HomeArts & LitLiterary Friday, Edition 57

Literary Friday, Edition 57

Last week, we took Literary Friday on the road to Milledgeville, Georgia, the home of writer Flannery O’Connor. Read our recap of the trip here and see video of one of O’Connor’s peacocks giving us a big welcome.

Time for Summer Reading! 











If you’re a subscriber to our newsletter, you got it in your inbox first, but yesterday we leaked a preview of our Summer Reading List. The full list isn’t quite ready yet, but we didn’t want any of you to be without fun reading for Memorial Day weekend. Stay tuned for the rest of the list at the beginning of June and Twitter chats with the authors to go with it.

A Message From Yazoo City: Yazoo Library Association Turns 175

yazoolibraryA few weeks ago, we told you a bit about the B. S. Ricks Memorial Library, a Mississippi Literary Landmark in recognition of its association with author Willie Morris. This is far from the only thing that makes this magical place so special. The Yazoo Library Association is celebrating its 175th year in 2013, making it the second-oldest library association in the state of Mississippi.  Founded in 1838 and originally started as a membership library, the YLA was chartered by the Mississippi Legislature to provide public library service to Yazoo County. The members of the original association were mostly professionals who held book swaps and debates by candlelight.

For over 60 years, the Yazoo Library was housed in many different buildings. On November 14, 1900, Fannie Ricks adopted the library as her cause and funded the construction of the B. S. Ricks Memorial Library. She named it in honor of her beloved late husband, General B.S. Ricks. This is the same building the YLA uses today, and is the oldest public library building still in use as such in the state of Mississippi.

But, don’t let her age fool you. Despite being one of the oldest library associations and buildings in the state, the YLA is always hard at work updating their resources and striving to offer the best in modern technologies and conveniences to its patrons. You can keep up with their events and rotating historical displays on their Facebook page – or better yet, stop by and soak up some of the sights and sounds that have made an impact on countless lives for over a century. You won’t regret the visit.

For more information about visiting Yazoo, and to stay informed on events honoring the 175th anniversary of the YLA, check out www.visityazoo.org.

Literary News & Blogs

Creative Nonfiction Southern SinCreative Nonfiction recently launched its special Southern Sin issue. From deception in the Delta to excess in the Big Easy and shacking up in South Carolina, CFN sins its way through the South in the nine wickedly good new stories including in the issue.

Pat Conroy has been named editor-at-large for University of South Carolina Press. He’ll oversee Story River Books, USC’s new South Carolina-based original fiction series.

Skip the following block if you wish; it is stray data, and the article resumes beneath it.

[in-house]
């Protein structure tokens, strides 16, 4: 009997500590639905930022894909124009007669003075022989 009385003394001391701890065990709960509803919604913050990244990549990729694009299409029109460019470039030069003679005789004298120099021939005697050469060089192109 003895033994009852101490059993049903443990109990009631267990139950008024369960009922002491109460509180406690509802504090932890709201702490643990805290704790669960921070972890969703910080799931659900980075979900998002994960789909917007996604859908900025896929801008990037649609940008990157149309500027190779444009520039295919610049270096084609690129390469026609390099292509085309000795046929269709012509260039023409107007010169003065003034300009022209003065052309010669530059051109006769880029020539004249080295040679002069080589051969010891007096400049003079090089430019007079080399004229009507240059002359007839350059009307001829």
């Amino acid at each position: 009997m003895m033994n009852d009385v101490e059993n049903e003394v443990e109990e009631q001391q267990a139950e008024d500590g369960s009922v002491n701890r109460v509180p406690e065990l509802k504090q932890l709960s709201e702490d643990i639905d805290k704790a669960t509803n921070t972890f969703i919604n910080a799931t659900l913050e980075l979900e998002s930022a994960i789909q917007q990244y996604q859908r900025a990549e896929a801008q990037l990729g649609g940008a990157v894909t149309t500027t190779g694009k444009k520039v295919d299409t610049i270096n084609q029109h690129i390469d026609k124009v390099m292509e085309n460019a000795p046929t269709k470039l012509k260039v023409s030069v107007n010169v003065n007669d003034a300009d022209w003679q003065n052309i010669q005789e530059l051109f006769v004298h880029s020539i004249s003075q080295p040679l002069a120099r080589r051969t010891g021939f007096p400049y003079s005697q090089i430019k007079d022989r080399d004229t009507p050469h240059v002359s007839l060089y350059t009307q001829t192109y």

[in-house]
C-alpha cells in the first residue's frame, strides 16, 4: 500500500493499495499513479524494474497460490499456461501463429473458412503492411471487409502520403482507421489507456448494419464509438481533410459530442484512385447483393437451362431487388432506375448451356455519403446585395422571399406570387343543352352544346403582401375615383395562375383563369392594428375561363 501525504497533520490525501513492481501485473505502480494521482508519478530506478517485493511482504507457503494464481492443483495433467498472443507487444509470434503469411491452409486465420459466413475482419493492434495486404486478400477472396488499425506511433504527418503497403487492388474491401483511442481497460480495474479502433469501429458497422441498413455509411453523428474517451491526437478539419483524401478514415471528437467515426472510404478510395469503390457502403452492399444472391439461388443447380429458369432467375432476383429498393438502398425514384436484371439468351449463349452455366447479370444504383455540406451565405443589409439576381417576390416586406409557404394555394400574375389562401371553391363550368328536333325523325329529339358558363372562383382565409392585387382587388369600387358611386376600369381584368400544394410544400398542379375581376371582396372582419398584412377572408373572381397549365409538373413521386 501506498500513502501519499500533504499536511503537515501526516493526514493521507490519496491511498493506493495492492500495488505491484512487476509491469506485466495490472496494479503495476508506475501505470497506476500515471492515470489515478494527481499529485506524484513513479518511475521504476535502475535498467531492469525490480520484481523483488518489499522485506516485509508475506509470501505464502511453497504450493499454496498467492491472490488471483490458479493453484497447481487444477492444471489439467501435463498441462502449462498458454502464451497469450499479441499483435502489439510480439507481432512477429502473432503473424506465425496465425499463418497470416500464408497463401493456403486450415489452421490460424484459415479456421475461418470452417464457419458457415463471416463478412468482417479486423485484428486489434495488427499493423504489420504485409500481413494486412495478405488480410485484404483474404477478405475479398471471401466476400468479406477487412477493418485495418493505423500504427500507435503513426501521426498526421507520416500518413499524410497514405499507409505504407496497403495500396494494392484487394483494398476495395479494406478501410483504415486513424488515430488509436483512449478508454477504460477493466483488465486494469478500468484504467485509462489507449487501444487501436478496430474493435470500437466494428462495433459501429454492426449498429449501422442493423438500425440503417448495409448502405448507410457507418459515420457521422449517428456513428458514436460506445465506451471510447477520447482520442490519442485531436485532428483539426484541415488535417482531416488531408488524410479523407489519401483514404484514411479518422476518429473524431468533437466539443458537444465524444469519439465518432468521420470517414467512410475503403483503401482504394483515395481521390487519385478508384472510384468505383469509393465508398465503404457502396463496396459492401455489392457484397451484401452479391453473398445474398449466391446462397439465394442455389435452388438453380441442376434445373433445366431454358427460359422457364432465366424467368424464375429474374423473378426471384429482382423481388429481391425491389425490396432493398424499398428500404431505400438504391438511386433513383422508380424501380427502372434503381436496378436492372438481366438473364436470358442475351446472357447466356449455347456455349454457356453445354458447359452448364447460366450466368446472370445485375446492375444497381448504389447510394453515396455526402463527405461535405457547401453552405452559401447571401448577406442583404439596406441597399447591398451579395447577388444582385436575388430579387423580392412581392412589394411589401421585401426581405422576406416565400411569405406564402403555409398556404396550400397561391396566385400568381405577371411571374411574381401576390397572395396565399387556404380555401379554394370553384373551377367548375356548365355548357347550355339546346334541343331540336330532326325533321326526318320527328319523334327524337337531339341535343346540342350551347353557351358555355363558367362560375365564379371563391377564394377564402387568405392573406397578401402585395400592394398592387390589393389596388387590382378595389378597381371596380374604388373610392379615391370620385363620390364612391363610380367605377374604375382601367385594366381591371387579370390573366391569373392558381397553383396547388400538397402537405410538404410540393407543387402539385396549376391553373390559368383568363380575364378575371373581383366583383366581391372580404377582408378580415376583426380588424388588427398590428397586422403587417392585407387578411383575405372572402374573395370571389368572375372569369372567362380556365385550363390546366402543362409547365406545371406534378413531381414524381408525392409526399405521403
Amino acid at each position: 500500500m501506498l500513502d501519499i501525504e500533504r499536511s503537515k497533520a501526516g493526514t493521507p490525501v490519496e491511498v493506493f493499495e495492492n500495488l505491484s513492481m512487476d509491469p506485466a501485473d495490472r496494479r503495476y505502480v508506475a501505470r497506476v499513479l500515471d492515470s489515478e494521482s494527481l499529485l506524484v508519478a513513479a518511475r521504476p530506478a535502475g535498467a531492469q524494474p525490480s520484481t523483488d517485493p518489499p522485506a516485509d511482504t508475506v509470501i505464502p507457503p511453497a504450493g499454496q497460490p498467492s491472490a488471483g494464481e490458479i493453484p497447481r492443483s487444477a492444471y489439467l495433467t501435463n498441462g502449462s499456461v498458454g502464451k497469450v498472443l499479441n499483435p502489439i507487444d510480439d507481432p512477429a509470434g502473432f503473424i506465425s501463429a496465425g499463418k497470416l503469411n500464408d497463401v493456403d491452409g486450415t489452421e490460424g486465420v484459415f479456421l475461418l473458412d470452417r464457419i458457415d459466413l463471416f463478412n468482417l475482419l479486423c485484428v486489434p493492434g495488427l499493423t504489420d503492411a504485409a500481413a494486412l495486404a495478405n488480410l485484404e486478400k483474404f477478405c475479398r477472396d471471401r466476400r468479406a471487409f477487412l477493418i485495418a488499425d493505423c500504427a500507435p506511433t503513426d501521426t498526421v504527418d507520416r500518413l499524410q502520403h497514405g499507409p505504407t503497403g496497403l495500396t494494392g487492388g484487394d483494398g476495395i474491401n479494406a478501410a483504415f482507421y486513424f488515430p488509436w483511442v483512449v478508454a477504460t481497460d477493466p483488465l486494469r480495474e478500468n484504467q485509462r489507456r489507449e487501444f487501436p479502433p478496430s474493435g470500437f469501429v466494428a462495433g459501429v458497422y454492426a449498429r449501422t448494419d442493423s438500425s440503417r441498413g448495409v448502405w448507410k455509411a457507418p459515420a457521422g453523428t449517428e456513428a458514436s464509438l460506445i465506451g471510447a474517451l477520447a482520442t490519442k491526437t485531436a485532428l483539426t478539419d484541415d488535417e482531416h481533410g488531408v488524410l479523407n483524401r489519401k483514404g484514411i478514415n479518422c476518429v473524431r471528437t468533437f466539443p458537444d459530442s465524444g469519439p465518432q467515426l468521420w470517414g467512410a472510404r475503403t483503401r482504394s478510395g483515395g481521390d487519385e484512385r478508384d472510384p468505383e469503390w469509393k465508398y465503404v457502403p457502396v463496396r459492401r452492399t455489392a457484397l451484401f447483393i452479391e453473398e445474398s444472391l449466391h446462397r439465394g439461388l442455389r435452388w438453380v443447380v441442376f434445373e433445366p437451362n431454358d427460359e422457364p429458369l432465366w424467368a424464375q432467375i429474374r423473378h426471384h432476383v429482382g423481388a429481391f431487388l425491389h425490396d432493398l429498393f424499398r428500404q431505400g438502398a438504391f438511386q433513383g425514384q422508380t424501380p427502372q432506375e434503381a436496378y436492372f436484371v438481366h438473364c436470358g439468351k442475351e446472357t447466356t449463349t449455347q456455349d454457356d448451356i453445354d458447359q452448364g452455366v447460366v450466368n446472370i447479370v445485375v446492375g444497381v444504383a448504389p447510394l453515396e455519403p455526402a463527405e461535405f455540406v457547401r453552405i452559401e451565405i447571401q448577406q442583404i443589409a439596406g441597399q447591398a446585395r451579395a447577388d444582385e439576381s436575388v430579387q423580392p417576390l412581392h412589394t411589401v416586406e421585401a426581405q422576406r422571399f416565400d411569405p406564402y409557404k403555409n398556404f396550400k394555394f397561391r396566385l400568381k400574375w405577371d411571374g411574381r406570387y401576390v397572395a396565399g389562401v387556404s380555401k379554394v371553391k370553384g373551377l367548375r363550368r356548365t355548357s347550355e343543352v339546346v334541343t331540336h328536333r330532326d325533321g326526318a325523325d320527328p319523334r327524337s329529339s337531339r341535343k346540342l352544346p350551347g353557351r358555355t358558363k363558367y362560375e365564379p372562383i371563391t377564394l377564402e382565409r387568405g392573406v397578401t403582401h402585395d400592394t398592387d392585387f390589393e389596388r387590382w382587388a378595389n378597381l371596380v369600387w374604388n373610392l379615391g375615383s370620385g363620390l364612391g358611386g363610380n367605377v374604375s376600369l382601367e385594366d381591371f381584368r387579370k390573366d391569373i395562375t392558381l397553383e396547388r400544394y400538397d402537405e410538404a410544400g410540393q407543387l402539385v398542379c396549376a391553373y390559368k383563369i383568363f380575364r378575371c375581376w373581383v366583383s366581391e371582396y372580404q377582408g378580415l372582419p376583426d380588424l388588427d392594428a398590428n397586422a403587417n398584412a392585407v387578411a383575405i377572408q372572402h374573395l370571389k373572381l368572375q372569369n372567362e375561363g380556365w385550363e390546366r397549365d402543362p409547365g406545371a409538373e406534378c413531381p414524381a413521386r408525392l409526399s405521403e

Libraries in Jefferson County, Alabama, are reading The Four Corners of the Sky by Michael Malone through June 1 as part of the first-ever Big Library read of an e-book.

Spineless Classics, which prints the full text of classic books on posters is now available in the U.S. Check out their poster for The Great Gatsby.

Dead Ever AfterWhile we’re talking about Gatsby, our friend Cerith Mathias in the UK has an article on the reinvention of Zelda in The Wales Review.

Jeffrey Colvin writes about an emotional visit to the Alabama birthplace of Zora Neale Hurston in The Millions.

Author Charlaine Harris is being threatened by fans over her final “Sookie Stackhouse” series novel. She’s received death and suicide threats over the romantic ending she chose for the book and has decided not to go on tour.

(Non)Required Viewing

Watch a clip from a rare 1952 film of William Faulkner at home in Oxford, Mississippi. Created in five parts and funded by the Ford Foundation, the documentary was broadcast on the CBS program “Omnibus.” See the rest of the film’s parts here.

Literary Events

The 10th annual Saints and Sinners Literary Festival will be held in New Orleans through May 26. Bringing together a who’s who of LGBT publishers, writers and readers, this year’s festival presents speakers Dorothy Allison, Ayana Mathis and Ellen Hart. For those in the New Orleans area, the festival is offering a 50 percent discount on tickets by using the code SINNERS. Tickets can be purchased through the festival website or by calling 504-581-1144.

Piccolo Spoleto’s Literary Festival in Charleston is taking place through June 9. Special guests include Dorothea Benton Frank, Terry Helwig and J. Grahame Long. Piccolo also offers a poetry series and poetry walks in the city.

Ladies' Night by Mary Kay AndrewsMeet Erika Robuck, author of “Call Me Zelda,” May 28 at FoxTale Book Shoppe in Woodstock, Georgia, for a booksigning and free roaring twenties party.

See David Sedaris at Parnassus Books in Nashville May 31 at 6 p.m. He’ll be reading from his new book “Let’s Explore Diabetes With Owls” and signing.

A party for the launch of Mary Kay Andrews’ “Ladies’ Night” will be held June 3 at Kudzu & Company in Sandy Springs, Georgia.

New in Southern Voice 

Gaston Street, a story about cleaning houses in Savannah by Heather Adams, and Trimming Texas Cacti, a poem by Floyd County Moonshine Editor Aaron Moore.

To find out more about Southern authors’ haunts and hangouts, download the Deep South Literary Trail App, now available direct from iTunes and for Android

Trimming Texas Cacti
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